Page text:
Keith Willey, 49, and his husband Kevin Kablutsiak, 42, who live in Ottawa, Canada, first met online in 2010. The couple had their first date soon afterwards in a coffee house and, "haven't looked back since," said Keith. They married on May 22nd, 2016.

Keith, who works as a Policy Advisor with the Canadian Federal Government, and Kevin, who works as the Director of Communications with the Canadian National Inuit Organization (ITK), always knew they wanted kids together, and talked about it early on in their relationship. Still, as gay men, they weren't sure that option would ever be available to them.

"I grew up in the UK in the 1970s so I assumed it would be impossible to have children," said Keith. "I always assumed that I would have to lead a life sort of in the shadows and in secret. Attitudes were so different in the 70s to how they are now that I simply believe that we thought it would be impossible to have a child."

The option materialized for the couple, however, when Kevin's sister, pregnant at the time, approached the two men about adopting her baby through the Inuit adoption process. They knew they couldn't pass up the opportunity.

"Kevin is Inuk and adoption, particularly inter-family adoption, is common in Inuit culture," said Keith.

The Inuit Custom Adoption Process was originally used in the small Inuit societies in the arctic, Kevin explained. It's primarily (though not exclusively) intended as a path for adoption within families. The process is legally recognized by the Canadian legal system.

As Kevin went on to explain, Inuit custom adoption was traditional used to support survival within, what were until quite recently, people living a nomadic lifestyle. It is, in essence, a deeply loving and selfless tradition of giving the gift of life to a carefully selected couple, most often with the guidance of elders (usually the matriarch within a family). If a couple couldn't conceive, for instance, others would sometimes offer their help. Similarly, if a couple lost a child, the grieving parents might be given a baby to help ease the ache of their loss. While most Inuit parents have zero intention of custom adopting their children to other families, adoption continues to be an established method in Inuit regions.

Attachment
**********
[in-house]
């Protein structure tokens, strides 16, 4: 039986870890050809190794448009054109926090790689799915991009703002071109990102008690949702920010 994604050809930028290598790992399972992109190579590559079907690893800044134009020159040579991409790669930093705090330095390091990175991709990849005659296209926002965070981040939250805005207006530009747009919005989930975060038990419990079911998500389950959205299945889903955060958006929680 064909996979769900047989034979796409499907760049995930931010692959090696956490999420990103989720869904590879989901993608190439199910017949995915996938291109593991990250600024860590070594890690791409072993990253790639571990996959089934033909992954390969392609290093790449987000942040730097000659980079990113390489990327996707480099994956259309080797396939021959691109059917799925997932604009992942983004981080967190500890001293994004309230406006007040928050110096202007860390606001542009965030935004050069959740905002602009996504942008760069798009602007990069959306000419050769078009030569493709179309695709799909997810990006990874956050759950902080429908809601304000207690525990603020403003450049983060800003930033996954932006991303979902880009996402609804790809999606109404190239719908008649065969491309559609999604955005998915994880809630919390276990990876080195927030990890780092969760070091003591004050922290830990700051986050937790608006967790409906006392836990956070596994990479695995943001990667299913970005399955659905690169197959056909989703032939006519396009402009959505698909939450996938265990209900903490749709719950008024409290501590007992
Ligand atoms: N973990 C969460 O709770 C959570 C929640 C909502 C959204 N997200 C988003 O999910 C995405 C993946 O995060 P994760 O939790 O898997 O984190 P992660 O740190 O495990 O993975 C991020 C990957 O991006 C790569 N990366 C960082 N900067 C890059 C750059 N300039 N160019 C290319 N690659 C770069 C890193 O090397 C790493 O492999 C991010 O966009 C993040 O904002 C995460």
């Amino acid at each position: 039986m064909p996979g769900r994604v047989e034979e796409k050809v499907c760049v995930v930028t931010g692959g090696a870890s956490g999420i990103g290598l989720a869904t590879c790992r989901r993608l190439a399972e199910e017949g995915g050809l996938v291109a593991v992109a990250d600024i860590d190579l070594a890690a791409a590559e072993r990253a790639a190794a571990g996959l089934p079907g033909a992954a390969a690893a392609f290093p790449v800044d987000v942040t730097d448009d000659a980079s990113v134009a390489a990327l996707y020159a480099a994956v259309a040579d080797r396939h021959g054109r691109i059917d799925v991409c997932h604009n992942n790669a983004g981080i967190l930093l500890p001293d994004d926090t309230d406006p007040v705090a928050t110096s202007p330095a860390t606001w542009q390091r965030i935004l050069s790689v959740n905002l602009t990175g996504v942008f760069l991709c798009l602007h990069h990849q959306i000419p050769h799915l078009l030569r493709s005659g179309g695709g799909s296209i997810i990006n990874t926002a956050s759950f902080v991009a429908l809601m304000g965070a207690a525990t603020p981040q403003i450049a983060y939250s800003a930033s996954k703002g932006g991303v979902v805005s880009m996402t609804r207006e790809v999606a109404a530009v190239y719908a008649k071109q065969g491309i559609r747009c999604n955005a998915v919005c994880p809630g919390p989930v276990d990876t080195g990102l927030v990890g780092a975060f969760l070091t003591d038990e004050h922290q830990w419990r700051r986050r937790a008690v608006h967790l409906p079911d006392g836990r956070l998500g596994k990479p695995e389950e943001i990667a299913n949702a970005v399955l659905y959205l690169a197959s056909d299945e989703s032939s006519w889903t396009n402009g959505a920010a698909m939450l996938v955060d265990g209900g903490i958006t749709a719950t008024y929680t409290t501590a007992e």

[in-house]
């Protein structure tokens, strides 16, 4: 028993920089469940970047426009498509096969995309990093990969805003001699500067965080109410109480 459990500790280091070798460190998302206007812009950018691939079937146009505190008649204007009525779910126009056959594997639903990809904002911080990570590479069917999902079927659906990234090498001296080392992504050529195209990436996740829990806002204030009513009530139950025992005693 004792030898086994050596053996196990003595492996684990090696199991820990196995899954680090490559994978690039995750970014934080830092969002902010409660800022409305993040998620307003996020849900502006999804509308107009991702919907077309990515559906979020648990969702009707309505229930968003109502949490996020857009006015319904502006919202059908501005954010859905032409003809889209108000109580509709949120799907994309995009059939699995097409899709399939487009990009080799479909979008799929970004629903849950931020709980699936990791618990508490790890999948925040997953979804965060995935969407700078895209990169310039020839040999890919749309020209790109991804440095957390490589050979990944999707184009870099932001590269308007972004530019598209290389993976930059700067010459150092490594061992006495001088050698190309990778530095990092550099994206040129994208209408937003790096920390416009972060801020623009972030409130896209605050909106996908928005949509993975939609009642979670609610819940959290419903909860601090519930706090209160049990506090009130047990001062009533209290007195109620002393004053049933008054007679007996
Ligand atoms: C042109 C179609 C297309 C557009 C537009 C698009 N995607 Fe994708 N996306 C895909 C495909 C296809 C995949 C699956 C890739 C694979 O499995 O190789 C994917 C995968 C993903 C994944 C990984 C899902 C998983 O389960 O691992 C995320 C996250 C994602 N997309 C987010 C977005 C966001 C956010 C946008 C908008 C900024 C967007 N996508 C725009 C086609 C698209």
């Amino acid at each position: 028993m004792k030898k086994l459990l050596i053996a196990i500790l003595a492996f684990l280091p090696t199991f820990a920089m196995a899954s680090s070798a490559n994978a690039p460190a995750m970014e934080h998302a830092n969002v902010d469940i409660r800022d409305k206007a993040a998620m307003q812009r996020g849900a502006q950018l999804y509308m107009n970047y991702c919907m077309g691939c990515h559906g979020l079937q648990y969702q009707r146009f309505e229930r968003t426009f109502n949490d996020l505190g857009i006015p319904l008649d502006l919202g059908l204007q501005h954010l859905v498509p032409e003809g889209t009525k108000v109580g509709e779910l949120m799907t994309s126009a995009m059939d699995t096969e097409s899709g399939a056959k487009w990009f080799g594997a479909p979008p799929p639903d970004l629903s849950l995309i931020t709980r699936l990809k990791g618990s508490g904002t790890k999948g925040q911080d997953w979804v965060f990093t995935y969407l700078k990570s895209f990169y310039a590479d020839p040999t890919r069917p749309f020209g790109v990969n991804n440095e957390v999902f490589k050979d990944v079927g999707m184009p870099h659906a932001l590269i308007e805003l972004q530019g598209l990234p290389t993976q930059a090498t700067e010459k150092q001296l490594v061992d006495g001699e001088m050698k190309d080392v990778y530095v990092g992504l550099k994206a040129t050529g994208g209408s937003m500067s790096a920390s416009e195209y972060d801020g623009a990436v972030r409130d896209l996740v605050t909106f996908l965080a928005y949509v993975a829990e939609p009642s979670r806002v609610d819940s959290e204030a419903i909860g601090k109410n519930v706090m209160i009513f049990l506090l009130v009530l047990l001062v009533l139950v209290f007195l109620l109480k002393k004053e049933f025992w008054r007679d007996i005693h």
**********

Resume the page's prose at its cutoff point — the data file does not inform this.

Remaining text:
Through this process, and with everyone's agreement, the two men legally adopted Kevin's sister and her husband's child from birth. They named her Abbie. "Kevin's sister and her husband came to stay with us in Ottawa prior to the birth so Abbie was in our care from the moment she was born," said Keith. "She got to come home with us the day after the birth with the legal process taking around 11 months to complete from start to finish."


As far as their parenting styles, the couple say they've drawn on each of their pasts. "Both Kevin and I had somewhat difficult childhoods and have spent a lot of time working through and dealing with childhood trauma," Keith said. "As a result, we are better parents and we continue to look after ourselves and each other as we continue to grow in parenthood."

Though the couple come from different cultures, they said they've had no difficulty developing a parenting approach that works for them both. "I don't think either of us raise Abbie in the same parenting style that we experienced," Keith said, "We both talked and agreed on our approach before Abbie was born and we work well together as a parenting couple."

The result is a parenting style that incorporates some elements of both of their backgrounds, Keith said. "Inuit culture tends to shower children in love and we certainly do that," said Kevin. From English-style parenting, the couple have also borrowed the tendency of English parents to be "pretty obsessive," Keith said, about routines, such as scheduling meals, naps and bedtimes.